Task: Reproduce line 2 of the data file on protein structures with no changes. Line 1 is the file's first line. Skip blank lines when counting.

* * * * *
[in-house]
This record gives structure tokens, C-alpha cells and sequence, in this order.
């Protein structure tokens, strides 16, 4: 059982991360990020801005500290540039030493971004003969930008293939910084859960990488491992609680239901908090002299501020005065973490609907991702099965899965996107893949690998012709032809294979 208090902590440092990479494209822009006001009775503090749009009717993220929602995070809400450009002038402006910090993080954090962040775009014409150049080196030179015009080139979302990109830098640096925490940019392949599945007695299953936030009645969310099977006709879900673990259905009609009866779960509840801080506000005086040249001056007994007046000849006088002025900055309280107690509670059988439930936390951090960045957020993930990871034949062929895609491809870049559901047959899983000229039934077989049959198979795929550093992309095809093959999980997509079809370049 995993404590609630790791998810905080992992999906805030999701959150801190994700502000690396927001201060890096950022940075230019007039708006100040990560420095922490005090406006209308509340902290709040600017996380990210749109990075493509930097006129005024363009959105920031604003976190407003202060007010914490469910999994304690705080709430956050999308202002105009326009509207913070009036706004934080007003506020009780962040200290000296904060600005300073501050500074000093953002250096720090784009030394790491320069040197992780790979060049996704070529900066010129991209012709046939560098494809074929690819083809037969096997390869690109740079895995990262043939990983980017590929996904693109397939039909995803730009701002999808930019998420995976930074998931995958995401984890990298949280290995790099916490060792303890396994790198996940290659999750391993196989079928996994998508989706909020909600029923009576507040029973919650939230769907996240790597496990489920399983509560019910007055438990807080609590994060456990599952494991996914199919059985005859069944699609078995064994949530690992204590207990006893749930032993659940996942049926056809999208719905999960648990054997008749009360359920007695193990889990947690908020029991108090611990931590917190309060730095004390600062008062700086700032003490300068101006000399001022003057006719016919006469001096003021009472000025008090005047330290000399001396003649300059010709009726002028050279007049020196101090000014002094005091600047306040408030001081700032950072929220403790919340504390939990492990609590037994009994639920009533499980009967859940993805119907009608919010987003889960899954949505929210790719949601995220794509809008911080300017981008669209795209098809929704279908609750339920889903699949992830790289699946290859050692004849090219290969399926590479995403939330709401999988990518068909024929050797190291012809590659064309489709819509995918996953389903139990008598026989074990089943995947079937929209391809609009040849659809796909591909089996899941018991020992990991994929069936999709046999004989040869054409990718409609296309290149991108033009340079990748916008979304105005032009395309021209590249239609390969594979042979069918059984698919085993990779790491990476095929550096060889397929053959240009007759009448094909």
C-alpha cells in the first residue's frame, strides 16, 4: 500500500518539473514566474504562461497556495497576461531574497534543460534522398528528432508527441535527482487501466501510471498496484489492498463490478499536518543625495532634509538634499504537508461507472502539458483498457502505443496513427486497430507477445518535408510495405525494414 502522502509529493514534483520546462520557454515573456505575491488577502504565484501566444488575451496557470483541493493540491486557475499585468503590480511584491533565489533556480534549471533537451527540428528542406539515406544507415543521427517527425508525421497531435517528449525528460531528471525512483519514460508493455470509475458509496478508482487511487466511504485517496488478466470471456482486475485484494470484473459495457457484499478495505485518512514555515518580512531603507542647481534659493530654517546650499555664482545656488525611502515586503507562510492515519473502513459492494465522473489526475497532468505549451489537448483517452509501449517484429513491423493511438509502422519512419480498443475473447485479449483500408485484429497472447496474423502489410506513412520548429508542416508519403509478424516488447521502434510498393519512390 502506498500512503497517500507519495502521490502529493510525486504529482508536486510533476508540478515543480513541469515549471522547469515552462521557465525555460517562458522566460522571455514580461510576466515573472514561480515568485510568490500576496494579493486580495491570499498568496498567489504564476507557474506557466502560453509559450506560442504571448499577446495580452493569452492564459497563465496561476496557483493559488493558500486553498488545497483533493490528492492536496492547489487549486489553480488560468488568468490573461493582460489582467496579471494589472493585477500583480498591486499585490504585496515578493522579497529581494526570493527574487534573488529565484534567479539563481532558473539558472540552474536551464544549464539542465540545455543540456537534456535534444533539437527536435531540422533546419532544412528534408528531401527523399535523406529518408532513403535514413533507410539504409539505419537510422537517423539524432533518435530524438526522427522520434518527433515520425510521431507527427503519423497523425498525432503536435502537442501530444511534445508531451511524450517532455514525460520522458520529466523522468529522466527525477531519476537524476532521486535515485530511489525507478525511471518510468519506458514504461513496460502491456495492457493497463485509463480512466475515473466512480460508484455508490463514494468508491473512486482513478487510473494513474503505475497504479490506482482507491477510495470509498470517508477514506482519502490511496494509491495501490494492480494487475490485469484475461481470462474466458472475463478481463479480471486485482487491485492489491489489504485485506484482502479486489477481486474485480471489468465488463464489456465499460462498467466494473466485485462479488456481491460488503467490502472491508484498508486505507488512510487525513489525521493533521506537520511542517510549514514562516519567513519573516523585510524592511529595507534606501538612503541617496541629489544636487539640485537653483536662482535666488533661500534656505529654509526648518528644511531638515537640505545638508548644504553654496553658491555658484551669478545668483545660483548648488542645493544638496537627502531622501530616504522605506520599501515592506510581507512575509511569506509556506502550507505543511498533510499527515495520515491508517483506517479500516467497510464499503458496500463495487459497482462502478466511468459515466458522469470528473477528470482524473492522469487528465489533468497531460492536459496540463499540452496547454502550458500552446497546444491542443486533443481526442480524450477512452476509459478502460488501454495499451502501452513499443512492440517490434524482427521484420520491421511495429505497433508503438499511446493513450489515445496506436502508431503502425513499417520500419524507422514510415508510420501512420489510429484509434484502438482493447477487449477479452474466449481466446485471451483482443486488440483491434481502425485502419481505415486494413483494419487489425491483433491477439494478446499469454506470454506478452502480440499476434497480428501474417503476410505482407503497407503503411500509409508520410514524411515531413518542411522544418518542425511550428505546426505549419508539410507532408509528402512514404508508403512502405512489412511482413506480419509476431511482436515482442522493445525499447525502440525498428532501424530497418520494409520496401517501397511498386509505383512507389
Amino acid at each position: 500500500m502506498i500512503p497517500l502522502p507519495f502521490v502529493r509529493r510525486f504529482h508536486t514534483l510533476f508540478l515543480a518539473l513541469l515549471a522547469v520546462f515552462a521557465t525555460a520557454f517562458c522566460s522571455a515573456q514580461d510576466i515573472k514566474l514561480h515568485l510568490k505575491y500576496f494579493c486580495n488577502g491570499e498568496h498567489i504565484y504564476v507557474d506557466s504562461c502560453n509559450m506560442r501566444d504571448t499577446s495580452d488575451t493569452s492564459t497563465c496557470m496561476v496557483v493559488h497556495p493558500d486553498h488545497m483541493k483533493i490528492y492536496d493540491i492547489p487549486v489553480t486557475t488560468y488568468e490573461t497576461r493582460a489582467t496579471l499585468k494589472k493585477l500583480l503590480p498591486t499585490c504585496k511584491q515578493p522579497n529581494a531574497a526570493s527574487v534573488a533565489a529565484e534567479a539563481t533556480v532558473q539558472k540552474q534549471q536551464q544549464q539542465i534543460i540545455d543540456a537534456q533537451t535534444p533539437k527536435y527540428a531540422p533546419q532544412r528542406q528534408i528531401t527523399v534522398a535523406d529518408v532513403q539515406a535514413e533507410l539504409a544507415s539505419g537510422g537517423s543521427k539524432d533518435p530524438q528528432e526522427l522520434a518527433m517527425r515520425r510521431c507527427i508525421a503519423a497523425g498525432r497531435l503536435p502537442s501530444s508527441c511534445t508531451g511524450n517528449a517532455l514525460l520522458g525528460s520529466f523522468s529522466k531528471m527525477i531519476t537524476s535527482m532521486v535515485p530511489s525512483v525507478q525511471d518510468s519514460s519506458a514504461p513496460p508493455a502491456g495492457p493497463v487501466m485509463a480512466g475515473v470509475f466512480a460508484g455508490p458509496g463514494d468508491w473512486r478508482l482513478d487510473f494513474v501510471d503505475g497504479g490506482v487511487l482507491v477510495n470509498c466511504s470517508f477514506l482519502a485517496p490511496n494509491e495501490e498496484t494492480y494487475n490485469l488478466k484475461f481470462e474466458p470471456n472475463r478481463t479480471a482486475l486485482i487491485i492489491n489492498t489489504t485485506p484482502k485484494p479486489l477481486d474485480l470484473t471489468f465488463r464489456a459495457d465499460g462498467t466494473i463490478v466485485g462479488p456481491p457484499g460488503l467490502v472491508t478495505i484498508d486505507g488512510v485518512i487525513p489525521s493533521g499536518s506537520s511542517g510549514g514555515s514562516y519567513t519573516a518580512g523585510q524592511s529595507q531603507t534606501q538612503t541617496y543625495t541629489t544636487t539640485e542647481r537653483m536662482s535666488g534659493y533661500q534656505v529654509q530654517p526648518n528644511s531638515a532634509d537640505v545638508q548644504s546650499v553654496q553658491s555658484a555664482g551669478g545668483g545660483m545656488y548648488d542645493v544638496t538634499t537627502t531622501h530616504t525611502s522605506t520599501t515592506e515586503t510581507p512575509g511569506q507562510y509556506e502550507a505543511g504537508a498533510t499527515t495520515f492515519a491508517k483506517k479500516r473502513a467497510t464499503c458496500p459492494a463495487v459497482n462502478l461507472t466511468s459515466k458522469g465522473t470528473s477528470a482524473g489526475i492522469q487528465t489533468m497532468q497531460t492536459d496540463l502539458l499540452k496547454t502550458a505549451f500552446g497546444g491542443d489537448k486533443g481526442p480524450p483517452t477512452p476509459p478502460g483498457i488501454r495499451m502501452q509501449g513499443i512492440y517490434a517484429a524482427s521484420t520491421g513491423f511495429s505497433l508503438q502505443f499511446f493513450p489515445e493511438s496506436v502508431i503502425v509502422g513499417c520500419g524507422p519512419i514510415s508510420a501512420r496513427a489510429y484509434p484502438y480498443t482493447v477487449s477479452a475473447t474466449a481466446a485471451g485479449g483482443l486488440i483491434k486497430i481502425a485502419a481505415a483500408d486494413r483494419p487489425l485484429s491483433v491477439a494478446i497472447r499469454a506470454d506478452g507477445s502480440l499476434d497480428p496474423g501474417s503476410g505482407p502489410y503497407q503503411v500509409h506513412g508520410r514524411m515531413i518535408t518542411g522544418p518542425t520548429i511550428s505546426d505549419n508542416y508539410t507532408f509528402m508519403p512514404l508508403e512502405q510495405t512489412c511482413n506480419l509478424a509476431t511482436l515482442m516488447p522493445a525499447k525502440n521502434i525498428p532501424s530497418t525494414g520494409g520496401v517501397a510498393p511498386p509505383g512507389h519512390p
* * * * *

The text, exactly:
This record gives structure tokens, C-alpha cells and sequence, in this order.